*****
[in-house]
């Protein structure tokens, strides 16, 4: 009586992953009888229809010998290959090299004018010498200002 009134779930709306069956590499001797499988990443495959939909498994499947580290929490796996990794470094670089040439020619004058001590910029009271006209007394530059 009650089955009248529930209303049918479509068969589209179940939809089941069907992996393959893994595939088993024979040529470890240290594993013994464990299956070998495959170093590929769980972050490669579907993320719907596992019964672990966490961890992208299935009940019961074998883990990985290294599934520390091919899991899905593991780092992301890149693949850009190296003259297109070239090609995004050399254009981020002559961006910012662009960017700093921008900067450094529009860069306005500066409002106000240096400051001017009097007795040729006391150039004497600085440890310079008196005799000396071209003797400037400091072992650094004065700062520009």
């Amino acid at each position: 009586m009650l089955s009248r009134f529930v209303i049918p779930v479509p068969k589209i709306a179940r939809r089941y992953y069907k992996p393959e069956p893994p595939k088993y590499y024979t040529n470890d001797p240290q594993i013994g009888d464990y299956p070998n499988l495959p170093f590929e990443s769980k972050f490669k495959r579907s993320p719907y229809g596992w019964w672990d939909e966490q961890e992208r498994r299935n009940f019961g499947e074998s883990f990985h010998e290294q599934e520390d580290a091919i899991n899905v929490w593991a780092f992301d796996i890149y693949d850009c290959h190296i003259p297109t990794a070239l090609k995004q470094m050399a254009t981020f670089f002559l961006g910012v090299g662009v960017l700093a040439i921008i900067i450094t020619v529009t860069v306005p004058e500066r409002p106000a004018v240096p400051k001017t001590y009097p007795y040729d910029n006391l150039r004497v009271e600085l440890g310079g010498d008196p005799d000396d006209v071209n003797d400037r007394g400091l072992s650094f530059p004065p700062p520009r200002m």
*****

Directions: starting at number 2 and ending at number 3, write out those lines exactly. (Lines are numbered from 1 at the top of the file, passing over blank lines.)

């Protein structure tokens, strides 16, 4: 009586992953009888229809010998290959090299004018010498200002 009134779930709306069956590499001797499988990443495959939909498994499947580290929490796996990794470094670089040439020619004058001590910029009271006209007394530059 009650089955009248529930209303049918479509068969589209179940939809089941069907992996393959893994595939088993024979040529470890240290594993013994464990299956070998495959170093590929769980972050490669579907993320719907596992019964672990966490961890992208299935009940019961074998883990990985290294599934520390091919899991899905593991780092992301890149693949850009190296003259297109070239090609995004050399254009981020002559961006910012662009960017700093921008900067450094529009860069306005500066409002106000240096400051001017009097007795040729006391150039004497600085440890310079008196005799000396071209003797400037400091072992650094004065700062520009």
């Amino acid at each position: 009586m009650l089955s009248r009134f529930v209303i049918p779930v479509p068969k589209i709306a179940r939809r089941y992953y069907k992996p393959e069956p893994p595939k088993y590499y024979t040529n470890d001797p240290q594993i013994g009888d464990y299956p070998n499988l495959p170093f590929e990443s769980k972050f490669k495959r579907s993320p719907y229809g596992w019964w672990d939909e966490q961890e992208r498994r299935n009940f019961g499947e074998s883990f990985h010998e290294q599934e520390d580290a091919i899991n899905v929490w593991a780092f992301d796996i890149y693949d850009c290959h190296i003259p297109t990794a070239l090609k995004q470094m050399a254009t981020f670089f002559l961006g910012v090299g662009v960017l700093a040439i921008i900067i450094t020619v529009t860069v306005p004058e500066r409002p106000a004018v240096p400051k001017t001590y009097p007795y040729d910029n006391l150039r004497v009271e600085l440890g310079g010498d008196p005799d000396d006209v071209n003797d400037r007394g400091l072992s650094f530059p004065p700062p520009r200002m």